I see a lot of value in this idea because any idea to encourage downvoting of really poor quality answers is a good one.

Both views cited above, as reasons to downvote are actually missing the point. They urge users to downvote wrong/incorrect posts. Incorrect / Wrong posts should just be deleted instead of propagating false information. Plain and simple.

So when should i downvote? Good question.

One has to understand and remember that voting does not indicate correctness but popularity (see above point). As a matter of fact, many votes on SE are misleading since they down/up-vote actually correct/wrong posts, as a supposed sign of (in-)-correctness while at the same time propagating their own ignorance.

Exactly because of ignorance votes (up or down) should be thoughtful and well-articulated / explained if and when this is needed. Votes by speechless by-passers mean nothing except their own ignorance (at the best of intentions, if not plain use of voting for manipulation purposes).

The very rules of SE sites demand posts, comments, closing/opening votes etc to be actually justified and constructive. Some people using the terms "poor / good quality posts" are actualy nothing but empty words. Nowhere in SE rules, is a definition or criterion of what "poor or good quality" means, so using this phraseology as kind of justification, means simply nothing, than lack of good reasons.

To sum up, among correct posts (as explained in previous sections), feel free to up / down vote those you like more in terms of content / articulation/ references and so on (and be able to articulate this if needed) and let them float freely.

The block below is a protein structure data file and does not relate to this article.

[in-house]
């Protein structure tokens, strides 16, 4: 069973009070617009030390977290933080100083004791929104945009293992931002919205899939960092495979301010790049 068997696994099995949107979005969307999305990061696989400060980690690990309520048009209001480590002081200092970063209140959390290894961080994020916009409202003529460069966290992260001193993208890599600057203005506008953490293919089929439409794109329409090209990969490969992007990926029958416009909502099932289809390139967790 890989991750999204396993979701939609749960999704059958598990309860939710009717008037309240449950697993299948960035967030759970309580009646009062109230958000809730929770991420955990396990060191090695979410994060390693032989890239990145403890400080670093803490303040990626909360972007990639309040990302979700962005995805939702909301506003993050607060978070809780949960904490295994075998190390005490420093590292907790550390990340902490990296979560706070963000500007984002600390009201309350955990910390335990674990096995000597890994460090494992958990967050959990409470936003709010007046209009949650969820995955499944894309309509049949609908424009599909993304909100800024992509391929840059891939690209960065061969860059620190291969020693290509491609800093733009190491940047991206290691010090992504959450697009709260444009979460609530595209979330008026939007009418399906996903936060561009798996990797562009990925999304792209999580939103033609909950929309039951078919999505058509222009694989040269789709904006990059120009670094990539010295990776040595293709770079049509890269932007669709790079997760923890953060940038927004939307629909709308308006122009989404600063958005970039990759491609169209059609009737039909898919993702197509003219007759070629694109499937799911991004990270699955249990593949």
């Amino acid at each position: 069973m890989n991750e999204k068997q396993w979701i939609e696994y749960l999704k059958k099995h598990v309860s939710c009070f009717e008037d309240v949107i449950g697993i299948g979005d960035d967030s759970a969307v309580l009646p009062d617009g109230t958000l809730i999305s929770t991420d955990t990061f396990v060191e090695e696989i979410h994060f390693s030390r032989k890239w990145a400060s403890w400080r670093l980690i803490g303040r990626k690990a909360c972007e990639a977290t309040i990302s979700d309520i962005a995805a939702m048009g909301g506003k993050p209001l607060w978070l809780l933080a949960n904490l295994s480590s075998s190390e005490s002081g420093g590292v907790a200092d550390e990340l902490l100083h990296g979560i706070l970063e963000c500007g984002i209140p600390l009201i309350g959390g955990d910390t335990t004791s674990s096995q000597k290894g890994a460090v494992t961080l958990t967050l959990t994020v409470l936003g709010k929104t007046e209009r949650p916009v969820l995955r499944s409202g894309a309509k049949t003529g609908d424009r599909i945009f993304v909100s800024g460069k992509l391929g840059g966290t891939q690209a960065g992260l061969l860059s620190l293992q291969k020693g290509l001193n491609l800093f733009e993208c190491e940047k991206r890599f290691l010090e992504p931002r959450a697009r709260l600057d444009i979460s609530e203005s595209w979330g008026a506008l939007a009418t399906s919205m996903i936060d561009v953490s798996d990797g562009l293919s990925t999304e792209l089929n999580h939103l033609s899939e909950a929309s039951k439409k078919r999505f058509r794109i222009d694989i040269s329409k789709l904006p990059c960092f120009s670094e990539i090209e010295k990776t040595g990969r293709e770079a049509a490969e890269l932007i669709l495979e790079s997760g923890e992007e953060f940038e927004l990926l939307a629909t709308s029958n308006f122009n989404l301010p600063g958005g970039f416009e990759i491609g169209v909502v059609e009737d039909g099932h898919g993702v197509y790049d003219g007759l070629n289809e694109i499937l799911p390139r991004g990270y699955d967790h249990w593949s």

If post is correct but may need refinement or editing, suggest an edit either yoursekf or through a comment (that is why they are there, use them constructively).

Do not try to indicate wrong post by downvoting (or conversely upvoting) if post is simply something:

  1. you do not like / understand / appreciate / whatever
  2. authored by someone you do not like / is not in your group / whatever
  3. you will not be there to amend, when you find out it was your mistake

The above points although may seem to some as overly summer-of-love-ish, do in fact maintain the reputation and (original) purpose of the whole SE endeavour as such:

  1. people seeking correct answers will find them and indeed be noted as such
  2. people will not find correct answers, yet signalled as incorrect either by ignorance or (petty) reasons not related to the actual problem at hand
  3. people will not find wrong answers, yet signalled as correct either by ignorance or (petty) reasons not related to the actual problem at hand
  4. people will be more willing to participate and/or learn and do this with greater sense of responsibility and quality
  5. trolls and other malicious users, can be addressed to the point and take actions pertaining to the issue at hand, instead of dubius and vague (if even that) excuses which tend to generate more issues from ones they tend to solve